2. Theist, you are way off the mark. Like it or not, advaitins are Vaishnavas. The Upanishads talk about 32 different Brahma Vidyas. A path is provided for every seeker of the truth. Hence, Advaita is certainly a valid path to follow, albeit a difficult one. I notice that your hatred for advaitins is similar to the views of some Hare Krishnas I have met before. I have lived abroad for 17 years, therfore, despite my identity as a Sri Vaishnava, I have interacted with many Hare Krishnas, so I respect Srila Prabhupada as my own personal acharya. ISKCON played a great role in introducing me to spirituality. Some Hare Krishnas who were christians or jews have taken with them their stubborn one-mindedness - like calling Narayana or Vishnu as inferior to Krishna (akin to the monotheistic 'One Living God' of Christians), or that all impersonalists are demons (akin to saying all 'unbelievers' go to hell) , extreme hate of homosexuals (irrelevant to Vedic Culture), etc. However, these are few and far, and most Hare Krishnas have left behind their prejudices long ago. Coming back to the point, Advaitam exists in the Vedas. True Advaitins are Vaishnavas. They say Narayana is the ultimate truth, and that itself qualifies as Vaishnavism. Think about it - Is Vaishnavism simply worship of Vishnu, or all about personalism? No. Vaishnavism can be both impersonal or personal. It is up to individual choice. Christianity, for instance, may be personal, but it is not Vaishnavism. Advaitam is based on the sastras and on realising Narayana, hence it is Vaishnavism. I am myself a follower of qualified monism. I'd like to ask Theist (respectfully, with no offense intended) exactly what knowledge of the Upanishads he has to condemn monism so totally, because Vishishtadvaita is most definitely monism (although different from Advaita). Srila Prabhupada was a great Bhagavata and hence, being so in love with Lord Krishna's personal form, He went overboard in criticising mordern day advaitins (who are not Vaishnavas as they advocate demigod worship). This does not mean all advaitins are evil. They are 100% Vaishnava if they accept that Self is Narayana and that they will become one with Narayana.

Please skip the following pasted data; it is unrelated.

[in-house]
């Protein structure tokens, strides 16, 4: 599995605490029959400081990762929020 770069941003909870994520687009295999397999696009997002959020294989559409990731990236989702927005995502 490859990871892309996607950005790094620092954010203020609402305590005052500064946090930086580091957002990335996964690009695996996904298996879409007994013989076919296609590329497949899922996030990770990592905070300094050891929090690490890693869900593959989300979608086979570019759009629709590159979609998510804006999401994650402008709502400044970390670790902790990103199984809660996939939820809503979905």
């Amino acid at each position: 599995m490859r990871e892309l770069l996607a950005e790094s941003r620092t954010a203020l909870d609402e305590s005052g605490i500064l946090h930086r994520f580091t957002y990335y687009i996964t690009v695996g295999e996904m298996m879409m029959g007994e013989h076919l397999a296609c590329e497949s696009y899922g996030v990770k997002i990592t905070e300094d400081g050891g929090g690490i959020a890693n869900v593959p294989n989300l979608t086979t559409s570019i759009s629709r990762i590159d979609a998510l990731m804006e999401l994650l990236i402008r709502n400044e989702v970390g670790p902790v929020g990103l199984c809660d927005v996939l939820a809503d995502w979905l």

3. What separates the Vedas from man made scripture is the fact that they do not reveal who is Brahman instantaneously. Indeed, a scientific method is needed to obtain the truth. Narayana does not reveal Himself so easily. You are not looking deeper into the Vedas. As mentioned before, they have three meanings: 1)Internal, 2) External, 3) Spiritual. According to Sripad Ramanujacharya, there is indeed Non-Dualism. The Self is considered to be the body of Brahman, ie, the antaryami (Paramatma to the Gaudiyas) is the indweller of every soul. The Universe is the body of Brahman. So, He is in us and we are in Him. This is qualified non-Dualism, ie, Vishishtadvaita. Hence, it ties with the fact that worship of a separate deity, as you call it, is indeed the best path. But the Self, rather than being identical to Brahman (as proposed by advaitins), is the sariram (body) of Brahman. The Brihadaranyaka Upanishad also describes it properly. Thus, He is separate and has His own identity, but He is within us. So, Self Realisation means to realise the Brahman within you. Actually, there is no contradiction at all. It is only veiled in so called contradictions. And the fact is, the upanishads can be interpreted differently, and each interpretation is absolutely valid in its own sphere. Here is pramana from Upanishads: Pramana no 1. "yo Brahmanam..mumukshurvai saranamaham prapadye" (sweta asvatara Upanishad) Meaning: ("First of all Sriman Narayana created Brahma. He taught him the entire Vedas. He has given me the clear knowledge with reference to Him. I take refuge under Him desiring salvation" says Veda Purusha.) Pramana no 2. "Tasmath Nyasa mesham Tapasam Atriktham Ahu:" (Taitriya Narayana - 50) Meaning: ("Therefore this Nyasa namely Saranagathi excels all other penances") Pramana no 3. "Nyasa Ithyahuhu maneeshino Brahmanam" (Taitriya Narayana - 50) Meaning: (Wise men declare that Saranagathi is the Brahman (Sriman Narayana) Himself) Pramana no 4. "Nikshepa aparaparyayo Nyasa: Panchangasamyutha Sanyas: styaga ithyuktha saranagathirithyapi" (Lakshmi Tantram 17-74) Meaning: (Surrendering to God (nikshepa) has five accessories. The word "nikshepa" has several synonyms like Nyasa, Sanyasa, thyaga and Saranagathi. This clearly shows that you are not a vedantin, but a layman. All acharyas, whether they are advaitin, dvatin or vishishtadvaitin, no matter what their philosophy is, accept that Narayana is Brahman. This is based on the following: 1) Narayana is mentioned to be existing eternally. No Brahma or Shiva before Creation. 2) Whenever a deity is praised as the Supreme, it should be taken that the prayers go to Narayana alone. Why do we say this? Because: 1) All these devas are shown to possess many faults. 2) Narayana Suktam establishes that Narayana is alone Brahman. 3) Purusha Suktam establishes that the wives of the Purusha are Sri and Hri, showing Vishnu to be Supreme. 4) Shathapatha Brahmana shows that Rudra is a jivatma. When he was born, he cried and asked Brahma to remove his sins. Brahma then named him isvara, maheswara, etc. 5) The Vedas, at one point say Rudra is Supreme or that Shambhu is Supreme, or Hiranyagarbha created the Universe, etc. These are explained as follows: - Rudra does not indicate Mahadeva. Rudra means 'howler' or ;destroyer of evil'. Hence, it should be taken in grammatical context because the deva Rudra has been mentioned to be a jiva in Shathapatha Brahmana already. Hence, Rudra is also a name of Vishnu (see Vishnu Sahasranama). - Shambhu means 'blissful'. Certainly, Narayana is Blissful. - Siva means 'auspicious'. Narayana is auspicious. Om is Shiva, ie, auspicious. - Similarly, when Vedas say Narayana is Brahma, Siva, it means that either Brahma is endowed with the intelligence of Narayana, or that Siva has auspiciousness. But these devas do not possess all the traits of Narayana. Conversely, it can be said that Narayana is auspicious and intelligent. - Narayana is Vishnu because the two names are etymologically related. Narayana Vidmahe Vasudevaya Dimahe tanno Vishnu Prachodayat.